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The awkward truth about food prices in 2022




What’s happening: Cumulative demand, high shipping and fertilizer costs, and bad weather could continue to drive up the price of products like corn, cocoa, and sugar. This could keep global food prices high, even if inflation in other parts of the economy is low.

“We expect prices to remain at these high levels,” Michael Magdovitz, Rabobank’s agricultural commodity analyst, told me.

To break it down: the UN FAO food price index rose to a 10-year high this year. Pandemic disruptions, including labor shortages and lack of containers for goods, increased costs for producers just as demand increased, especially in China. Extreme weather, including droughts and floods, worsened the situation.

Prices of agricultural commodities rose by about 28% last year and are about 40% above pre-pandemic levels, Rabobank said in its year-end report.

According to Refinitiv, corn futures are about 28% higher than at the beginning of the year. Wheat has increased by 24%, and coffee prices have skyrocketed more than 80%.
Shipping costs have been recently go down a bit. But this may not be enough to significantly change the image.

One problem, Magdovitz said, is that before the pandemic, consumers bought a lot of agricultural products as needed. He then hit the Covid-19 and buyers regretted not accumulating their stocks, especially when demand soared. If prices go down now, many will rush to rebuild inventories.

“If there is a big break in the market, which we don’t necessarily see in many of these goods, consumers will take it with both hands,” Magdovitz said. “This will limit the ability of prices to fall.”

When it comes to agriculture, producers cannot rapidly increase supply. It is difficult to increase arable land quickly or improve yields dramatically.

Another problem is the continuous expectations for irregular weather. conditions La Niña have emerged in the Pacific. This usually leads to drier, warmer-than-average climates in Argentina, southern Brazil, and the southern United States. Meanwhile, sudden floods, surprise frosts and other droughts that occurred in 2021 could spread or repeat next year.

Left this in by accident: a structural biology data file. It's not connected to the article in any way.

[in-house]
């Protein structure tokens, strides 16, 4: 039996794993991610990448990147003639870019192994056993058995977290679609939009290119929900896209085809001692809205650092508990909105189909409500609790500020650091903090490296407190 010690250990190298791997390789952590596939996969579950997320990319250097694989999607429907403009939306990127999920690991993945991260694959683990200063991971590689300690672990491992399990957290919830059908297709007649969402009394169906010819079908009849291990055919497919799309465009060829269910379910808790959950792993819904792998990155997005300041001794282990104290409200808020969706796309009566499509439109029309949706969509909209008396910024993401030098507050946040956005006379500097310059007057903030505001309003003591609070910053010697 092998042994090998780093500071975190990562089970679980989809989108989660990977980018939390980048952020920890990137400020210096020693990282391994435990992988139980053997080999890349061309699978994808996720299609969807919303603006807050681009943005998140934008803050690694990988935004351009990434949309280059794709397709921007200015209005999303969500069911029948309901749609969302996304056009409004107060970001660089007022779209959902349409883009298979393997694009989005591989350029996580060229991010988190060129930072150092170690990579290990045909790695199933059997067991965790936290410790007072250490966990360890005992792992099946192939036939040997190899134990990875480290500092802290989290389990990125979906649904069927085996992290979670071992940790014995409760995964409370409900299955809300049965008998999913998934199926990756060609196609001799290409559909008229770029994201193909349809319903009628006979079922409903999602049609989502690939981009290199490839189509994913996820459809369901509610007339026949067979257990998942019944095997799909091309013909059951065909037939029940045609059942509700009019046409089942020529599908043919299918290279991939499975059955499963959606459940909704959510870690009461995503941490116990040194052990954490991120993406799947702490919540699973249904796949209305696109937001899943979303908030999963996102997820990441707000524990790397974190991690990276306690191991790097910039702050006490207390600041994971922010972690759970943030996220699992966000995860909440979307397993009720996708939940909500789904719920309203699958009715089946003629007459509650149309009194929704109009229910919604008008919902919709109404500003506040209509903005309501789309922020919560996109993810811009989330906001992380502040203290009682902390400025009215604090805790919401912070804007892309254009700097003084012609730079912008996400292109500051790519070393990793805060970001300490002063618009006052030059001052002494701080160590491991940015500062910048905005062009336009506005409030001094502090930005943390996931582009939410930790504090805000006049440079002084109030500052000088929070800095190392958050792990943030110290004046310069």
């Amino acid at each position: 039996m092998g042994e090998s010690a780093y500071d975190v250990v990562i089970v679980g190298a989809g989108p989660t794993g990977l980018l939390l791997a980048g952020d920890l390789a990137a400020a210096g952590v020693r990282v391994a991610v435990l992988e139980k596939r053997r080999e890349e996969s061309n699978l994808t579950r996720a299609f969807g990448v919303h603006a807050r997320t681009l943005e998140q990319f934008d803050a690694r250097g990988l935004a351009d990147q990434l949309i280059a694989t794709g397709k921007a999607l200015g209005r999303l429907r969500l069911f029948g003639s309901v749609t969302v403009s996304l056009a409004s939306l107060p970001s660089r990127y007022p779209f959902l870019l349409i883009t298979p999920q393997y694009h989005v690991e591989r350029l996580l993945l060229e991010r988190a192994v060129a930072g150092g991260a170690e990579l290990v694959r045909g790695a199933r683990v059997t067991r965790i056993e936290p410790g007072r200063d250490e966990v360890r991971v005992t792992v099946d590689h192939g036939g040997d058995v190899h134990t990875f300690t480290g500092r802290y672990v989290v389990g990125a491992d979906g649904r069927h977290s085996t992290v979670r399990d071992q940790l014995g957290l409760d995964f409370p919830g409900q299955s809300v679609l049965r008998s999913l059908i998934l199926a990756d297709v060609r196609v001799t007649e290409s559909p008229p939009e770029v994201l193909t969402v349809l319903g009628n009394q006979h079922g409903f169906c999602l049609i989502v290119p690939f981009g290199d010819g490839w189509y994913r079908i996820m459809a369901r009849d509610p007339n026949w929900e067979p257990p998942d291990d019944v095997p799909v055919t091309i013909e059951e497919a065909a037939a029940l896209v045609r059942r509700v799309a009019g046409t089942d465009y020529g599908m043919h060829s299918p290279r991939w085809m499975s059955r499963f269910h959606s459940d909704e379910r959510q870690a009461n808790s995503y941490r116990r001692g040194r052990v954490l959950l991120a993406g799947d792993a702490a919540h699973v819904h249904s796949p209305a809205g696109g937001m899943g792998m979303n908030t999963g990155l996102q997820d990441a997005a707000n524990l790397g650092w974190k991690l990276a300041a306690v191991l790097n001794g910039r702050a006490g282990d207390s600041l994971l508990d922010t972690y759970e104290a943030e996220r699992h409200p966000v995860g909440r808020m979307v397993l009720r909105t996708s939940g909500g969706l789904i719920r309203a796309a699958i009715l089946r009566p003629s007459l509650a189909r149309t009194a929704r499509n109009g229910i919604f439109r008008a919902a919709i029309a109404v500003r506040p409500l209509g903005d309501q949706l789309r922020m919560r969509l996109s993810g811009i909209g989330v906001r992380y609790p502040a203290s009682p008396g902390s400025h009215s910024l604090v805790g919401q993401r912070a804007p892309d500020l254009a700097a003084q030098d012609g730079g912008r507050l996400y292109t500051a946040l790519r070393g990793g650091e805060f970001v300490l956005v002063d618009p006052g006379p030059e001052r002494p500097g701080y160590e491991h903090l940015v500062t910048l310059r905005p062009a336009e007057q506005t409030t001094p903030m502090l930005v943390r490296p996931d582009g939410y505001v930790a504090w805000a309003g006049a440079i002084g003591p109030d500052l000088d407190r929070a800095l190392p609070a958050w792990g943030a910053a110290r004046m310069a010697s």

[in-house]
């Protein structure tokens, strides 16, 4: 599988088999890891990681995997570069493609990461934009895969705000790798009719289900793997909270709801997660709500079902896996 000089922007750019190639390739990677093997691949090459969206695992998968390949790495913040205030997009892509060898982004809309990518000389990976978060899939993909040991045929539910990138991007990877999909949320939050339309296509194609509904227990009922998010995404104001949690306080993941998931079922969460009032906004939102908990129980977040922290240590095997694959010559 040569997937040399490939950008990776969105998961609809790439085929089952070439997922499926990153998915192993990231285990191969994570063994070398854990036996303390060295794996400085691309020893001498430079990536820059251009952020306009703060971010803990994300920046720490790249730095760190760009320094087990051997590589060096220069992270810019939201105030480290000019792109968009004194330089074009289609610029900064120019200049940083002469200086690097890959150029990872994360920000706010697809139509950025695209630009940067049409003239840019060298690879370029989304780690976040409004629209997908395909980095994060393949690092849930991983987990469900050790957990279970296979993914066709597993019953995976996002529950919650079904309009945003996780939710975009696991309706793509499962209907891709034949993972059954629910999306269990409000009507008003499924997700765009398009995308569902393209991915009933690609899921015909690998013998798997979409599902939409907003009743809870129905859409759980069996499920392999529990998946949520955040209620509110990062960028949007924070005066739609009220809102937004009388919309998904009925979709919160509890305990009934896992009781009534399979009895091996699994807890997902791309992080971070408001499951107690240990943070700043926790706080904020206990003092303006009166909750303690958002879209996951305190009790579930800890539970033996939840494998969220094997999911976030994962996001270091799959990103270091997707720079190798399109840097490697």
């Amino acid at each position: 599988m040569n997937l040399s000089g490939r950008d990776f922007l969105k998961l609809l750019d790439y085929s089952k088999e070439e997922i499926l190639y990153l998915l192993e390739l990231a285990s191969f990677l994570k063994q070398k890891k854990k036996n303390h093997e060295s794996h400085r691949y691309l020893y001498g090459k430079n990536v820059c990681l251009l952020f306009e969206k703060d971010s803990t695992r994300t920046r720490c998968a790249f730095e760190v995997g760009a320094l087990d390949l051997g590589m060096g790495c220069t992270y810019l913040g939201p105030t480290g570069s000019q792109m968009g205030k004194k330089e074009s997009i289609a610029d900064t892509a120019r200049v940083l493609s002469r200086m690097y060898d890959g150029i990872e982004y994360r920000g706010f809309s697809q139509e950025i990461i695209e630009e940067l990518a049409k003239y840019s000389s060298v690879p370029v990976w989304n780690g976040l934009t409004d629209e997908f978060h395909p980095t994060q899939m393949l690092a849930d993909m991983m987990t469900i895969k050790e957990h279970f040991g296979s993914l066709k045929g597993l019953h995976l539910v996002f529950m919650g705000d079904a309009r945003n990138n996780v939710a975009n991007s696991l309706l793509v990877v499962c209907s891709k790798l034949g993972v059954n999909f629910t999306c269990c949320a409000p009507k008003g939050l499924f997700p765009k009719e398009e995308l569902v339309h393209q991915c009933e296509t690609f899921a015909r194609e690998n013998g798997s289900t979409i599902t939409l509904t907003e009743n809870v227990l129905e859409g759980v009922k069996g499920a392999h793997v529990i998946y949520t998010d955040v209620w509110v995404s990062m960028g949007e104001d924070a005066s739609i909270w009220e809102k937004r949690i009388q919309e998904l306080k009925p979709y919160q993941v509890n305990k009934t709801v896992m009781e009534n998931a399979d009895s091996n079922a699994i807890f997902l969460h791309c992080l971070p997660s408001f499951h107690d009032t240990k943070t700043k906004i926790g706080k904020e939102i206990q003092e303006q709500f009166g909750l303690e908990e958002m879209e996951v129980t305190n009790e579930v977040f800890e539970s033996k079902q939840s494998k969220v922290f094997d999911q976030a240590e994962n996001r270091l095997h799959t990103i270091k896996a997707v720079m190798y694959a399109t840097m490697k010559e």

“This La Niña event is having a big, big impact right now,” Magdovitz said, noting the recent jump in soybean prices.

Big picture: The price of items like soybeans and corn is just one of the reasons for the impact of stickers on the grocery store. Food companies also face more expensive packaging and higher distribution costs. Workers’ wages are also rising.

Some of these factors could decrease in the next 12 months. But for now, manufacturers don’t predict much change. Kraft Heinz (KHC) i Mondelez (MDLZ) they have already said that they plan to do so increase prices for your retail customers in early 2022.

The ‘Santa Claus Meditation’ is in full swing

Wall Street trading is notoriously light this week. But investors who are still changing their portfolios before the end of the year see reason to be optimistic, despite the rapid spread of the Omicron variant.

The latest: The S&P 500 ended Monday at an all-time high after positive news about a good holiday shopping season. Mastercard (MA) found retail sales in the U.S. rose 8.5 percent year-over-year as Americans returned to stores and showed growing comfort buying gifts on their couches.

The price of oil has also been rising. The futures of West Texas Intermediate, the U.S. benchmark, are up again on Tuesday: the fifth straight earnings session.

He CNN Business Fear & Greed Index returns to the territory of “greed.” One week ago, he was showing an “extreme fear” reading.

Did you know? Wall Street may have grown old because of its belief in Santa Claus (sorry to our readers under 10). But he does have faith in the so-called “Santa’s rally.”

December is usually one of the best months for stocks. This is due in part to the strength of the last five days of the year. Good times usually extend to the first two trading days of the following year, according to Ryan Detrick of LPL Financial.

“Why are these seven days so strong? Whether it’s optimism for the coming new year, holiday spending, holiday merchants, institutions that fit their books, or the holiday spirit , the bottom line is that bulls tend to believe in Santa Claus, “said Detrick. in a recent note to customers.

The seven-day “Santa’s rally” has materialized almost six times since the mid-1990s. And on those occasions, the next year is usually tough. So far, so good in 2021, though.

Goldman Sachs announces a strengthening mandate

Last week, my CNN Business colleague Chris Isidore wrote that reinforcement warrants were coming. He was right.

Goldman Sachs told employees Monday that all people who come to the bank’s offices in the United States will have to show proof of a Covid booster shot.

He new policy comes into force on February 1 and applies to both employees and visitors. The move comes as an increase in Covid-19 cases complicates the return of office workers.

Goldman Sachs also plans to double the mandatory tests to twice a week for those entering U.S. offices starting Jan. 10.

Remember: Andy Slavitt, a former Covid-19 adviser to President Joe Biden, told CNN earlier this month that “there is no doubt” that CEOs should demand that employees get reinforcements in the light of the contagious which is the Omicron variant.

“If everyone is driven, this is the best chance to get everyone back,” Slavitt said.

On the radar: Dr. Anthony Fauci, the top infectious disease expert in the United States, said Monday that the U.S. government should consider requiring people vaccinated to fly home.

This conversation, along with the Goldman Sachs movement, sends a clear message: Vaccination rules are going nowhere.

Until next time

The October FHFA home price index arrives at 9 a.m. ET, along with the S&P Case-Shiller home price index.

Tomorrow: The latest US crude oil inventory data.